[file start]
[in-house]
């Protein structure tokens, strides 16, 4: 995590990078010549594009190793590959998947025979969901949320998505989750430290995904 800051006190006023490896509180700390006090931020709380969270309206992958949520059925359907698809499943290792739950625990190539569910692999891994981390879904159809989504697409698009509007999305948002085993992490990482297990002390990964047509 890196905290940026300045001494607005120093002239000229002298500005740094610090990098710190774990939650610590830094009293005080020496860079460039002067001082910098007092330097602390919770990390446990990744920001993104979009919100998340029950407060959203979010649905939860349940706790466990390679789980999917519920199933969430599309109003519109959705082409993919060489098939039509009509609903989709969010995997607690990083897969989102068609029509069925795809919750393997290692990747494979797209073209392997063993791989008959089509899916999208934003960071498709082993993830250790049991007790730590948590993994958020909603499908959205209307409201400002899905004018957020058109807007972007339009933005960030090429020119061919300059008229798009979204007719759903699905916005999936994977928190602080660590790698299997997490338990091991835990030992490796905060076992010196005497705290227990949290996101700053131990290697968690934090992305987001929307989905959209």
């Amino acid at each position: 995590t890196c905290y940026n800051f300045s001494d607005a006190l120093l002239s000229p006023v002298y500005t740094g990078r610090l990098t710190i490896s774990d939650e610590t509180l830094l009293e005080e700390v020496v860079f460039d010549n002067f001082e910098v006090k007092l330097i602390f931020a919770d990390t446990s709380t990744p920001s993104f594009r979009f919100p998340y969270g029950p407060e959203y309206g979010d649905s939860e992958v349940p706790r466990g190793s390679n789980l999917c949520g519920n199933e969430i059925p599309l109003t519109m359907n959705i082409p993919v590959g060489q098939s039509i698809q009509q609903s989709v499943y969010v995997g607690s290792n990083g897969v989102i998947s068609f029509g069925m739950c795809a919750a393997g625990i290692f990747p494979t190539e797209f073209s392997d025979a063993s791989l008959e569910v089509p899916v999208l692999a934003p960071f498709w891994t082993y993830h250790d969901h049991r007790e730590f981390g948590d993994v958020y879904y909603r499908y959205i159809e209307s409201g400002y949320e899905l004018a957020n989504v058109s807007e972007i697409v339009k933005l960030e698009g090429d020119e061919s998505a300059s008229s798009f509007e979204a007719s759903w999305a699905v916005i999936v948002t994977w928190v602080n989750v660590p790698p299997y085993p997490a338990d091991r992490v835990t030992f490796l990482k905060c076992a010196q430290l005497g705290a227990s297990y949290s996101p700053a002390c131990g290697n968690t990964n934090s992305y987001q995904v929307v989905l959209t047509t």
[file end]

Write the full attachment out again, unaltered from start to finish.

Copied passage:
[in-house]
């Protein structure tokens, strides 16, 4: 995590990078010549594009190793590959998947025979969901949320998505989750430290995904 800051006190006023490896509180700390006090931020709380969270309206992958949520059925359907698809499943290792739950625990190539569910692999891994981390879904159809989504697409698009509007999305948002085993992490990482297990002390990964047509 890196905290940026300045001494607005120093002239000229002298500005740094610090990098710190774990939650610590830094009293005080020496860079460039002067001082910098007092330097602390919770990390446990990744920001993104979009919100998340029950407060959203979010649905939860349940706790466990390679789980999917519920199933969430599309109003519109959705082409993919060489098939039509009509609903989709969010995997607690990083897969989102068609029509069925795809919750393997290692990747494979797209073209392997063993791989008959089509899916999208934003960071498709082993993830250790049991007790730590948590993994958020909603499908959205209307409201400002899905004018957020058109807007972007339009933005960030090429020119061919300059008229798009979204007719759903699905916005999936994977928190602080660590790698299997997490338990091991835990030992490796905060076992010196005497705290227990949290996101700053131990290697968690934090992305987001929307989905959209």
């Amino acid at each position: 995590t890196c905290y940026n800051f300045s001494d607005a006190l120093l002239s000229p006023v002298y500005t740094g990078r610090l990098t710190i490896s774990d939650e610590t509180l830094l009293e005080e700390v020496v860079f460039d010549n002067f001082e910098v006090k007092l330097i602390f931020a919770d990390t446990s709380t990744p920001s993104f594009r979009f919100p998340y969270g029950p407060e959203y309206g979010d649905s939860e992958v349940p706790r466990g190793s390679n789980l999917c949520g519920n199933e969430i059925p599309l109003t519109m359907n959705i082409p993919v590959g060489q098939s039509i698809q009509q609903s989709v499943y969010v995997g607690s290792n990083g897969v989102i998947s068609f029509g069925m739950c795809a919750a393997g625990i290692f990747p494979t190539e797209f073209s392997d025979a063993s791989l008959e569910v089509p899916v999208l692999a934003p960071f498709w891994t082993y993830h250790d969901h049991r007790e730590f981390g948590d993994v958020y879904y909603r499908y959205i159809e209307s409201g400002y949320e899905l004018a957020n989504v058109s807007e972007i697409v339009k933005l960030e698009g090429d020119e061919s998505a300059s008229s798009f509007e979204a007719s759903w999305a699905v916005i999936v948002t994977w928190v602080n989750v660590p790698p299997y085993p997490a338990d091991r992490v835990t030992f490796l990482k905060c076992a010196q430290l005497g705290a227990s297990y949290s996101p700053a002390c131990g290697n968690t990964n934090s992305y987001q995904v929307v989905l959209t047509t």